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a499: Haiti-Rice Scandal (fwd)

From: Greg Chamberlain <GregChamberlain@compuserve.com>


   PORT-AU-PRINCE, Jan 27 (AP) -- Police fired bullets and tear gas Sunday
at hundreds of poor Haitians who ransacked warehouses and demanded rice
under a program that critics say is illegally subsidized and benefits some
ruling party officials financially and politically.
   Protesters had poured out of the Cite Soleil seaside slum and surrounded
hundreds of trucks and official state vehicles loaded up with cheap rice.
Rice is a staple in Haiti, a Caribbean nation with one of the hemisphere's
worst hunger problems.
   Riot police fired shots into the air and tear gas canisters into crowds
demanding a share of the so-called "Rice for Peace." But they were unable
to control the crowd, which ransacked port-side warehouses.
   A nonprofit arm of President Jean-Bertrand Aristide's Lavalas Party has
been importing the rice from Asia and the United States free of taxes and
customs duties. Party officials say the program is a legitimate way to
bring down living costs, but some lawmakers from within the party are
accusing one other of profiting from it inappropriately.
   One lawmaker accused others of taking a cut of profits from sales of the
subsidized rice. A high-ranking Senate official confirmed that most Lavalas
Party senators were allowed to take some of the rice to distribute to poor
people in their electoral districts.
   "We voted for Aristide -- not these fat cats or the riot police," Oscar
Francisco, a 19-year-old member of a pro-Aristide grass-roots group,
shouted amid Sunday's melee.
   Lavalas Party spokesman Jones Petit said the party's nonprofit Pou Nou
Tout (For Us All) cooperative imported 70,000 tons of rice between May and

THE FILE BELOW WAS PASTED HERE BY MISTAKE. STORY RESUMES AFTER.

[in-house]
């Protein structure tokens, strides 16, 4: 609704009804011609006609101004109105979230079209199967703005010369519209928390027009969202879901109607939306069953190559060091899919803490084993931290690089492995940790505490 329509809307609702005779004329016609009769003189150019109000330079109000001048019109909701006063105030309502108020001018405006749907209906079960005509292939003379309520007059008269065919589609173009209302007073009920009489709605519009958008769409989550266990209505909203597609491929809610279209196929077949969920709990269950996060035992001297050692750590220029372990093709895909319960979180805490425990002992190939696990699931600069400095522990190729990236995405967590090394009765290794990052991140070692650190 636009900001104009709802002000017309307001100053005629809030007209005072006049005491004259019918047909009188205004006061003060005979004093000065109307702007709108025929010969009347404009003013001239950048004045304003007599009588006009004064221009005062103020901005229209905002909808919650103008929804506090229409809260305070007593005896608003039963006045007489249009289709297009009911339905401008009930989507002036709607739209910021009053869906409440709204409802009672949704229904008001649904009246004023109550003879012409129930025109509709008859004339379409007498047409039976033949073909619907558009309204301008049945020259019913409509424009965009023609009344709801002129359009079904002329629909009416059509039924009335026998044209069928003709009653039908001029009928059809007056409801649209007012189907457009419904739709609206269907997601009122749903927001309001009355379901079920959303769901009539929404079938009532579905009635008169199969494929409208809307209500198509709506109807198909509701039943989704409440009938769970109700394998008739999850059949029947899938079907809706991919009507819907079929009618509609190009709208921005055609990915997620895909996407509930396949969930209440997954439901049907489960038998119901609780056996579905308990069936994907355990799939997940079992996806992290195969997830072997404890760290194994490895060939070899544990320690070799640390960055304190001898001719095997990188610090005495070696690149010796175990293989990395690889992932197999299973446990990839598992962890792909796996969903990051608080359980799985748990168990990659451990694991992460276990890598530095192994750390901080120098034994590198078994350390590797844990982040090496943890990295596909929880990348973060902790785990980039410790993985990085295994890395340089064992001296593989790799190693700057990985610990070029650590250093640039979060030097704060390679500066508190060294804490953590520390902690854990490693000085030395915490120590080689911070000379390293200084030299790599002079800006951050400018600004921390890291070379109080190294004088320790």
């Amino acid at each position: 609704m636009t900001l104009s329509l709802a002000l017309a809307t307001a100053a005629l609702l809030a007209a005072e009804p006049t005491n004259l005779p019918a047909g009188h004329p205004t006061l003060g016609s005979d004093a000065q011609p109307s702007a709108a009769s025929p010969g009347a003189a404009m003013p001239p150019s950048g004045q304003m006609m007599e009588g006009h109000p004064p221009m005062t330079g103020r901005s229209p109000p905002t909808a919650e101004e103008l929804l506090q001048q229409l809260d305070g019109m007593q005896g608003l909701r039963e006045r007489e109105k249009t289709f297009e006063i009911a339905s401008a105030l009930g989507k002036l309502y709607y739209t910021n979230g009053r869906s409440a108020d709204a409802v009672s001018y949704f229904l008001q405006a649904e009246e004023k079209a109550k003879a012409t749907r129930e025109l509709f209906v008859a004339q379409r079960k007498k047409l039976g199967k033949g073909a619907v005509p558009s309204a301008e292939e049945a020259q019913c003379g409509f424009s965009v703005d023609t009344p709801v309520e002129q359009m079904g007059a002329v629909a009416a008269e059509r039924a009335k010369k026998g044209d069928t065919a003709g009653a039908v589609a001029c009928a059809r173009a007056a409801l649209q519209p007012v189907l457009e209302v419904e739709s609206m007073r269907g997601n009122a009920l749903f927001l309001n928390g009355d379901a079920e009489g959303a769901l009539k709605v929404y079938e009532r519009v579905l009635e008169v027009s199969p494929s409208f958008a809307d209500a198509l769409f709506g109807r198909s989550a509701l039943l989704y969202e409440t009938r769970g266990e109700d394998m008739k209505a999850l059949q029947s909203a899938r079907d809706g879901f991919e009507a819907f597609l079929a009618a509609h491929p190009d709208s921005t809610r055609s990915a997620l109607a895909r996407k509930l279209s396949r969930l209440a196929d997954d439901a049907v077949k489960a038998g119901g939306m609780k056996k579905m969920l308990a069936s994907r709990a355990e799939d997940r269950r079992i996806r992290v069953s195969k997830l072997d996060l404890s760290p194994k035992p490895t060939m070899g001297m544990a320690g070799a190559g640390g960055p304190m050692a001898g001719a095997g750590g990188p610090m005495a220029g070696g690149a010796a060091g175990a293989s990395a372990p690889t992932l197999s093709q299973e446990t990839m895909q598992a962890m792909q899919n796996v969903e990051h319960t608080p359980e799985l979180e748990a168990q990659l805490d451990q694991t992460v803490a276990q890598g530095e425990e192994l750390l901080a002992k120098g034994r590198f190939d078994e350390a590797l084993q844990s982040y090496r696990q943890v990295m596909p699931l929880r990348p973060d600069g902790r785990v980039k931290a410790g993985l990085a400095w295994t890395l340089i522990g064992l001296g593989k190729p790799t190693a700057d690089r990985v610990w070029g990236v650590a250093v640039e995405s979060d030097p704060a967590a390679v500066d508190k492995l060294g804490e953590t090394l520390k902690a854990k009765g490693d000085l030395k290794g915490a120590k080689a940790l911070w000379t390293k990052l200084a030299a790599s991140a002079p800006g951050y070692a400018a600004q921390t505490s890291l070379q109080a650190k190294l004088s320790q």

November -- the latest figures he had available -- and distributed it on
the open market, driving the wholesale price down from $26 to about $20 for
a 110-pound bag. Haiti imports a total of 300,000 tons of rice a year.
   Most Haitians buy the subsidized rice for about $1.40 for six pounds,
compared to $1.60 for rice imported with taxes.
   Haitian-grown rice is even more expensive because soil here is eroded,
agricultural practices are archaic and farmers suffer transport problems.
   A single cent can make a big difference to the 8.2 million people of
this Caribbean island nation, where the average daily income is $1.
   Petit justified the rice program as a legitimate "struggle against the
high cost of living."
   But businessmen and economists disagreed.
   "It's an unfair trading practice, and illegal," said Chamber of Commerce
President Maurice Lafortune, adding that the cheap rice threatens to force
importers and rice farmers out of business.
   According to Petit's figures, the subsidies from May to November lost
the Haitian treasury $4.7 million in sales taxes and custom duties. That is
enough to pay 17,000 public school teachers for three months.
   Since flawed local and legislative elections in 2000, the international
community has frozen hundreds of millions of dollars in aid for Haiti.
Meanwhile, Haiti's budget deficit has soared to an unprecedented $80
   Independent economist Kesner Pharel said continued rice subsidies "will
lead to the rise in the market price of other products," and could fuel
migration from the countryside to city slums.
   Opposition politicians said the government was looking out for its own
party members to the detriment of ordinary Haitians.
   "The government is financing the activities of the governing party with
public finds, sacrificing the welfare of Haitians to the profit of its
members," said opposition politician Serge Gilles.